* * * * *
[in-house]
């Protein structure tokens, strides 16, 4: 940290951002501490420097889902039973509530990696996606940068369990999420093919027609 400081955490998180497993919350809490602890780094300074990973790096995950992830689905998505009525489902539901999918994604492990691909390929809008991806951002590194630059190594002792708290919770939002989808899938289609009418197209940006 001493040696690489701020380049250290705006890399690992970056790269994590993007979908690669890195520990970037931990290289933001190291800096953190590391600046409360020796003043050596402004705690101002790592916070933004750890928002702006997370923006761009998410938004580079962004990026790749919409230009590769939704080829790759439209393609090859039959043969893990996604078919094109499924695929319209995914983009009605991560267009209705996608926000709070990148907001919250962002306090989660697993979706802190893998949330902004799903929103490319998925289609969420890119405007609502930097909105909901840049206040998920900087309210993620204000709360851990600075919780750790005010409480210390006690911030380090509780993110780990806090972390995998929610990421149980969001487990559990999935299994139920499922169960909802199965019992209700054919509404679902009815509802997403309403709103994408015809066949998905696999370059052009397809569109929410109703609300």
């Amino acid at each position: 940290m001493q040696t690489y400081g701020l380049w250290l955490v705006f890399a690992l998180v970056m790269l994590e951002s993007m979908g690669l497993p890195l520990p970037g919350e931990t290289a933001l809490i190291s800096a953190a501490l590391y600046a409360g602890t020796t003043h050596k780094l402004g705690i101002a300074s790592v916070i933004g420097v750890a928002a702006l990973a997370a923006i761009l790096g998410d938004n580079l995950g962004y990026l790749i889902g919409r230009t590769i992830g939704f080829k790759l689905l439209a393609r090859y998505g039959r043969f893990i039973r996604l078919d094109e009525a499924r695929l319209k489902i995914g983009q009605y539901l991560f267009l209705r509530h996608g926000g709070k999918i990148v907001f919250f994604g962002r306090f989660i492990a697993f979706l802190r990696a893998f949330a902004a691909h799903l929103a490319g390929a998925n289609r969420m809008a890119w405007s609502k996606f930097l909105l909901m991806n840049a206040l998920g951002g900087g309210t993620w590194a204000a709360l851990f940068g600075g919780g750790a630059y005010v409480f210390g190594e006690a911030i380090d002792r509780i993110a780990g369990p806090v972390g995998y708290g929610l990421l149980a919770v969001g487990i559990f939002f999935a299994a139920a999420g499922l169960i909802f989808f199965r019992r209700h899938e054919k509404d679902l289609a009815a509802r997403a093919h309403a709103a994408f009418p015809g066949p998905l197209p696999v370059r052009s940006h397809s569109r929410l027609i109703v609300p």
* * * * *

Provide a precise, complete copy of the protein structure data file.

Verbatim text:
[in-house]
């Protein structure tokens, strides 16, 4: 940290951002501490420097889902039973509530990696996606940068369990999420093919027609 400081955490998180497993919350809490602890780094300074990973790096995950992830689905998505009525489902539901999918994604492990691909390929809008991806951002590194630059190594002792708290919770939002989808899938289609009418197209940006 001493040696690489701020380049250290705006890399690992970056790269994590993007979908690669890195520990970037931990290289933001190291800096953190590391600046409360020796003043050596402004705690101002790592916070933004750890928002702006997370923006761009998410938004580079962004990026790749919409230009590769939704080829790759439209393609090859039959043969893990996604078919094109499924695929319209995914983009009605991560267009209705996608926000709070990148907001919250962002306090989660697993979706802190893998949330902004799903929103490319998925289609969420890119405007609502930097909105909901840049206040998920900087309210993620204000709360851990600075919780750790005010409480210390006690911030380090509780993110780990806090972390995998929610990421149980969001487990559990999935299994139920499922169960909802199965019992209700054919509404679902009815509802997403309403709103994408015809066949998905696999370059052009397809569109929410109703609300």
């Amino acid at each position: 940290m001493q040696t690489y400081g701020l380049w250290l955490v705006f890399a690992l998180v970056m790269l994590e951002s993007m979908g690669l497993p890195l520990p970037g919350e931990t290289a933001l809490i190291s800096a953190a501490l590391y600046a409360g602890t020796t003043h050596k780094l402004g705690i101002a300074s790592v916070i933004g420097v750890a928002a702006l990973a997370a923006i761009l790096g998410d938004n580079l995950g962004y990026l790749i889902g919409r230009t590769i992830g939704f080829k790759l689905l439209a393609r090859y998505g039959r043969f893990i039973r996604l078919d094109e009525a499924r695929l319209k489902i995914g983009q009605y539901l991560f267009l209705r509530h996608g926000g709070k999918i990148v907001f919250f994604g962002r306090f989660i492990a697993f979706l802190r990696a893998f949330a902004a691909h799903l929103a490319g390929a998925n289609r969420m809008a890119w405007s609502k996606f930097l909105l909901m991806n840049a206040l998920g951002g900087g309210t993620w590194a204000a709360l851990f940068g600075g919780g750790a630059y005010v409480f210390g190594e006690a911030i380090d002792r509780i993110a780990g369990p806090v972390g995998y708290g929610l990421l149980a919770v969001g487990i559990f939002f999935a299994a139920a999420g499922l169960i909802f989808f199965r019992r209700h899938e054919k509404d679902l289609a009815a509802r997403a093919h309403a709103a994408f009418p015809g066949p998905l197209p696999v370059r052009s940006h397809s569109r929410l027609i109703v609300p």